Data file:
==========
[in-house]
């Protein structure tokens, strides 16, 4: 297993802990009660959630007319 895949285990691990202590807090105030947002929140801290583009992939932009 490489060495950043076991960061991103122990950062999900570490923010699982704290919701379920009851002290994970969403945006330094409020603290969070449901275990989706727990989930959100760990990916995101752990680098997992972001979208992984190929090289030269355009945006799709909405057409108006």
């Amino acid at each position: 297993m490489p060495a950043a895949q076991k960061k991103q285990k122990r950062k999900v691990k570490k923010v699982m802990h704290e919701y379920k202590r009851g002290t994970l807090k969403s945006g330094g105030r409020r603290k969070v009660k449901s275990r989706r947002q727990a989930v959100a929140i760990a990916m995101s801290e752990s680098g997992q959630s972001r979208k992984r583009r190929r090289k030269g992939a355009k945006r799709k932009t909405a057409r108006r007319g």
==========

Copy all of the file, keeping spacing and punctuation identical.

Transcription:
[in-house]
């Protein structure tokens, strides 16, 4: 297993802990009660959630007319 895949285990691990202590807090105030947002929140801290583009992939932009 490489060495950043076991960061991103122990950062999900570490923010699982704290919701379920009851002290994970969403945006330094409020603290969070449901275990989706727990989930959100760990990916995101752990680098997992972001979208992984190929090289030269355009945006799709909405057409108006």
């Amino acid at each position: 297993m490489p060495a950043a895949q076991k960061k991103q285990k122990r950062k999900v691990k570490k923010v699982m802990h704290e919701y379920k202590r009851g002290t994970l807090k969403s945006g330094g105030r409020r603290k969070v009660k449901s275990r989706r947002q727990a989930v959100a929140i760990a990916m995101s801290e752990s680098g997992q959630s972001r979208k992984r583009r190929r090289k030269g992939a355009k945006r799709k932009t909405a057409r108006r007319g």